Admittedly, the lower court decisions in Bucholtz, supra and Ostrander, supra, permitting recovery of emotional stress by a traveler against a travel agent for failure to book hotel rooms, if adhered to by the New York Court of Appeals and assuming that the defendant was found to have acted in the role of travel agent, would perhaps require a different result.

 However, the New York Court of Appeals has never adopted the holding in Bucholtz nor has it recognized the Bucholtz holding as among the exceptions to the general rule disallowing damages for emotional distress in breach of contract cases. It is noteworthy that in Wehringer, supra, decided nine years after Bucholtz, there is no mention of that case among the cases cited as setting forth exceptions to the general rule. There is no persuasive reason, and none is advanced in Bucholtz, why the purely contractual relationship between a travel agent and its customer, without more, should warrant expanded liability. In the absence of any New York or Second Circuit appellate decisions on the point, this court declines to follow Bucholtz.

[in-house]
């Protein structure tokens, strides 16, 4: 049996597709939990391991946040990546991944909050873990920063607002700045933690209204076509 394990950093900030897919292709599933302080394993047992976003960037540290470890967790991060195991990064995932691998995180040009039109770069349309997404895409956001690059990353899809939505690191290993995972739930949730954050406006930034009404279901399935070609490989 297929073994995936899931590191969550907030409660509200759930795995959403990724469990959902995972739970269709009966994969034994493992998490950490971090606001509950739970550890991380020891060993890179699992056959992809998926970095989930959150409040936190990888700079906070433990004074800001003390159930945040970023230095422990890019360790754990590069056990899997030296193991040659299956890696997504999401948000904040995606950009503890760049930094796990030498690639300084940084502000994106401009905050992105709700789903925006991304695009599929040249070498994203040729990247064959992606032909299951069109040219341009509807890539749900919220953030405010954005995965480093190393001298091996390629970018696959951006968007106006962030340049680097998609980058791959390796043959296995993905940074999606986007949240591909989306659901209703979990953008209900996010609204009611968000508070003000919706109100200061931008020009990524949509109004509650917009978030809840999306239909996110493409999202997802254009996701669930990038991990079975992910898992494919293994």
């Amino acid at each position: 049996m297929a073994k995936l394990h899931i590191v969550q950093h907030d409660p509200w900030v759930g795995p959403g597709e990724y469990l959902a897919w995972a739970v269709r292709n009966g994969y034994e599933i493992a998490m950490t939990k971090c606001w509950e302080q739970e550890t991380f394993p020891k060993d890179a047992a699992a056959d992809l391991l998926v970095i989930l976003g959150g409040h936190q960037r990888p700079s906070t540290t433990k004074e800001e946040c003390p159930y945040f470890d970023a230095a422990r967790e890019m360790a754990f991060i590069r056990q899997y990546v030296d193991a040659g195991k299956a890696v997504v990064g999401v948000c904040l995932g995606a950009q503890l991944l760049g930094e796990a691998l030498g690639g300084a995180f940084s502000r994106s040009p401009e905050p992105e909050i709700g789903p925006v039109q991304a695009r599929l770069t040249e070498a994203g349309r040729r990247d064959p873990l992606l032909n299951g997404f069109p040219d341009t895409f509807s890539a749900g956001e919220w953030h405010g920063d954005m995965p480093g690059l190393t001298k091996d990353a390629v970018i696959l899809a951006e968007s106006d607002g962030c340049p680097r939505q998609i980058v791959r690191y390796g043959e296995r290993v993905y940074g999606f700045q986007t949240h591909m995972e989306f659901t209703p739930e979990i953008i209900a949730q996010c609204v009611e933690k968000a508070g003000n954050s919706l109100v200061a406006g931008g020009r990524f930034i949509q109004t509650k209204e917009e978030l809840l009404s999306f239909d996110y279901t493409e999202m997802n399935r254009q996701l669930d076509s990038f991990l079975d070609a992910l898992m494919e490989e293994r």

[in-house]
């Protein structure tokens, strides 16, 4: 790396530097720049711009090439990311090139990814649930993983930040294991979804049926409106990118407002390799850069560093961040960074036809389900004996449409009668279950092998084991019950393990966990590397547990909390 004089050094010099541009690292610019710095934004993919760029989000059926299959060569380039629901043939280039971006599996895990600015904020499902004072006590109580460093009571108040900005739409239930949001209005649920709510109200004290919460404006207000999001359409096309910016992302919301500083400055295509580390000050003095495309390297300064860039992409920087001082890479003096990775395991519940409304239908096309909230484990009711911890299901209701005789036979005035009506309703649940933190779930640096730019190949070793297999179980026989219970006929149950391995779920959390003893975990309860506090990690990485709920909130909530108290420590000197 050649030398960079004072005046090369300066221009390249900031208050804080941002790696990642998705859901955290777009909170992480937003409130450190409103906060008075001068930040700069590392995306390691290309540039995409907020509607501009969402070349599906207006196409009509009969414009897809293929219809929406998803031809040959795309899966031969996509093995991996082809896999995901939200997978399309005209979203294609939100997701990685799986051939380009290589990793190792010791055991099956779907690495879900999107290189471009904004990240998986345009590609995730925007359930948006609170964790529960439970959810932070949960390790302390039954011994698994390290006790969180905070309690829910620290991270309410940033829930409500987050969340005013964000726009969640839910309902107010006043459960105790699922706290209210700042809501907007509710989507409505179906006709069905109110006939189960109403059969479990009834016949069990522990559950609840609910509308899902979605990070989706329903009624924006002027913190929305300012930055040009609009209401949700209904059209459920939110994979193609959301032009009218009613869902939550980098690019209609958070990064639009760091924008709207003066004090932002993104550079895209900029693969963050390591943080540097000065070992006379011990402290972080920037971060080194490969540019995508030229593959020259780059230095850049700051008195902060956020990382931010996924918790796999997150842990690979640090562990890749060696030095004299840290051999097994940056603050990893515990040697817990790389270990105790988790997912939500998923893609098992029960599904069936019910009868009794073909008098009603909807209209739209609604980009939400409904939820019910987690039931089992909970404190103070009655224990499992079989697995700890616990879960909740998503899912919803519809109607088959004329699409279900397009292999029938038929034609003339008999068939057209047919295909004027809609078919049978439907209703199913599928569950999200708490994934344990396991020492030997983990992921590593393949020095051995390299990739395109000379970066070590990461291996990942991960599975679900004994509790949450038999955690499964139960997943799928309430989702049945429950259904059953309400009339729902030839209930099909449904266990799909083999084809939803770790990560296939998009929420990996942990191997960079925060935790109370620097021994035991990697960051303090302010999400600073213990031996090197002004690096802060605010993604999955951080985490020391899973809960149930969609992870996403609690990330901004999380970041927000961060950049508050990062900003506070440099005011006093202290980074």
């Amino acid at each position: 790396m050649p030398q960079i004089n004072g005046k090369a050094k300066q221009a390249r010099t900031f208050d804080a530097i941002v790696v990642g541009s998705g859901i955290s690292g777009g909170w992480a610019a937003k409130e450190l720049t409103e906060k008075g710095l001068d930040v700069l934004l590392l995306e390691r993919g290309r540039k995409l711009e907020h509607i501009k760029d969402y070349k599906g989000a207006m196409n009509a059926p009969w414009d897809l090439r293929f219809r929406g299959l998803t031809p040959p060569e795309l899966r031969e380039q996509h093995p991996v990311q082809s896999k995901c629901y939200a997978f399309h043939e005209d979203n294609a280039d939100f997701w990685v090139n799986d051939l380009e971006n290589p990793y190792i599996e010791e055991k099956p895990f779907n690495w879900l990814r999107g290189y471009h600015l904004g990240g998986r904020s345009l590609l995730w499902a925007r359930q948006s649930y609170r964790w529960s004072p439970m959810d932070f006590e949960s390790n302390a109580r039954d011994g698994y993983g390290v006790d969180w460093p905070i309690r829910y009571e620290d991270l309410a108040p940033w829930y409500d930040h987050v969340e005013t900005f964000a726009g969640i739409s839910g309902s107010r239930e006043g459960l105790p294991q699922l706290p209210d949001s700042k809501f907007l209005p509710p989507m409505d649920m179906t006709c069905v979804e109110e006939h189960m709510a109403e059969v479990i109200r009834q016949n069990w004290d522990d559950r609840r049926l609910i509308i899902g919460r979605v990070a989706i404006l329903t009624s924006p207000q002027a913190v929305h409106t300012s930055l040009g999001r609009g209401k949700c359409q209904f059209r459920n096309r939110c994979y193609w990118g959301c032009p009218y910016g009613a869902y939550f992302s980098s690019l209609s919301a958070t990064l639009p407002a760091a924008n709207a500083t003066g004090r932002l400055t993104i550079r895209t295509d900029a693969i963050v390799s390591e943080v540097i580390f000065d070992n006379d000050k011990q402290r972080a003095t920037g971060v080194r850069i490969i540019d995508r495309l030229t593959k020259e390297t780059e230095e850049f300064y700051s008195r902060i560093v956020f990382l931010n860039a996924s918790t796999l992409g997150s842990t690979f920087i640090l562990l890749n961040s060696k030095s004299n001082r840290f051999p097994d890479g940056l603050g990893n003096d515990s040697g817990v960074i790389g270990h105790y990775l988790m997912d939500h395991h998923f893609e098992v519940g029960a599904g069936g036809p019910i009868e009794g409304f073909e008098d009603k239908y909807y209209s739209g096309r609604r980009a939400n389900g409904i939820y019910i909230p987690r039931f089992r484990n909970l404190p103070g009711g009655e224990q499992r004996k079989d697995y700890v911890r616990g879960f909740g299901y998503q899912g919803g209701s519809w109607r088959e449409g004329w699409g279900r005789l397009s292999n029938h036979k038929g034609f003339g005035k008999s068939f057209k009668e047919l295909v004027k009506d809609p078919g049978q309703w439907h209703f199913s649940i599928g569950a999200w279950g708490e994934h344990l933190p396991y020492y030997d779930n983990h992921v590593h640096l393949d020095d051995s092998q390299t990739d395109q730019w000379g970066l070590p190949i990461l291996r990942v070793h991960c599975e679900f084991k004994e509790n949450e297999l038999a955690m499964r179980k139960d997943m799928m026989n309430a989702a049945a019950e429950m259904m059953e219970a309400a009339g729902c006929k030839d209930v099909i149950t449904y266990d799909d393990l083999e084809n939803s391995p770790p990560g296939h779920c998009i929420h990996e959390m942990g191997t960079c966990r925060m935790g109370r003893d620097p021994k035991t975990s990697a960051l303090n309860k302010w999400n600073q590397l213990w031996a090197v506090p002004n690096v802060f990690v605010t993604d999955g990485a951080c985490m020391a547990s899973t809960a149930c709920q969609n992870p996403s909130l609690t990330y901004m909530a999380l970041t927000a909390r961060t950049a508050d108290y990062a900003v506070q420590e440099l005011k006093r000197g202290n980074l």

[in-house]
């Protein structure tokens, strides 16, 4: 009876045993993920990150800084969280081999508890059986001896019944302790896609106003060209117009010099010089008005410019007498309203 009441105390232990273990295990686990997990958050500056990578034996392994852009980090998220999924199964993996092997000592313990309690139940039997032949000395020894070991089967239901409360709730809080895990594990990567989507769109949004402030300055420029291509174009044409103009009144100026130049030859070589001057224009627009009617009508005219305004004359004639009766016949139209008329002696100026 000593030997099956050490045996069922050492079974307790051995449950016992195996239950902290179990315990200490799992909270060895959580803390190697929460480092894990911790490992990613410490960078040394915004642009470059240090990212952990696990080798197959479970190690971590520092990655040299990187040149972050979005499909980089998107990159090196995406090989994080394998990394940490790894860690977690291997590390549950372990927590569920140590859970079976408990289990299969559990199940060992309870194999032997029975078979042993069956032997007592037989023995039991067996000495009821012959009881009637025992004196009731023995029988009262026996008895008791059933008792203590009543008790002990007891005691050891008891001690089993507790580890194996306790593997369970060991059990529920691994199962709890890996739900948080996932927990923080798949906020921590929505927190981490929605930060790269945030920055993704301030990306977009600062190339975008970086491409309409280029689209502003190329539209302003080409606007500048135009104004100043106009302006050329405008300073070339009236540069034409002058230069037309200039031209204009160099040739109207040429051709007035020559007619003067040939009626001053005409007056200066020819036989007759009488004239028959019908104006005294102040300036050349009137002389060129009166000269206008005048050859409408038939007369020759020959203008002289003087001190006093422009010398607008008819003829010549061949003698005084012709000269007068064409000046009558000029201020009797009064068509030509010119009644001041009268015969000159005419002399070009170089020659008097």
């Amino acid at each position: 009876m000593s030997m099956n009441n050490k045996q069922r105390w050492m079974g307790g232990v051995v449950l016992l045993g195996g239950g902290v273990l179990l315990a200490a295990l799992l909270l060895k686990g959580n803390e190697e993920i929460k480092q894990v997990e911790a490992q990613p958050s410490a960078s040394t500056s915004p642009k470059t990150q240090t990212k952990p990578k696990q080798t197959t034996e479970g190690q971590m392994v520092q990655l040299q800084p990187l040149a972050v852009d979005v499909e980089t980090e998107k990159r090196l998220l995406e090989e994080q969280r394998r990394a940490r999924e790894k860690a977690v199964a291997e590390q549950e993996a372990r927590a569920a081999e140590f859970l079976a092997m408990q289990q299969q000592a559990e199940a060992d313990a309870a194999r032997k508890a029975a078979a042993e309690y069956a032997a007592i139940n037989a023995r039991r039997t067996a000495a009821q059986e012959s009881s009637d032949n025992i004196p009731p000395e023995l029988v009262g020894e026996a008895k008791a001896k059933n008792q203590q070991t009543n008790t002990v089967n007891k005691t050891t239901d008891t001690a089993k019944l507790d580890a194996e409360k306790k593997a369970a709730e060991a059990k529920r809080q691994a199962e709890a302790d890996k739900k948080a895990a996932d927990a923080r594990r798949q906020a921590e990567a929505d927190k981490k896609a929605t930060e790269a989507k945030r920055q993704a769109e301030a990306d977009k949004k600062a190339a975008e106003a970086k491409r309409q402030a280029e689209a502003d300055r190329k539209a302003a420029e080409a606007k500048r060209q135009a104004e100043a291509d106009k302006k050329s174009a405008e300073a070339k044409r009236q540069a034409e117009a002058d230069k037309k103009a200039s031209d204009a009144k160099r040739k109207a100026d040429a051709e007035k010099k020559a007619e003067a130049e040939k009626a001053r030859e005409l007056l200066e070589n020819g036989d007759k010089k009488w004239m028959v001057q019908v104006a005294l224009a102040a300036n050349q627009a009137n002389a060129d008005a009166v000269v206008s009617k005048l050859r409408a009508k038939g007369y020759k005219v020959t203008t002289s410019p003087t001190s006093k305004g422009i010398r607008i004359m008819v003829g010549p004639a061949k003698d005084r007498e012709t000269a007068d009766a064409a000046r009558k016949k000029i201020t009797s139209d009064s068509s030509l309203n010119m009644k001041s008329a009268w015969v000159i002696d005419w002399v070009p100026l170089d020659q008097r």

Plaintiff's claim for $50,000 for emotional and mental damages is dismissed.

 So Ordered.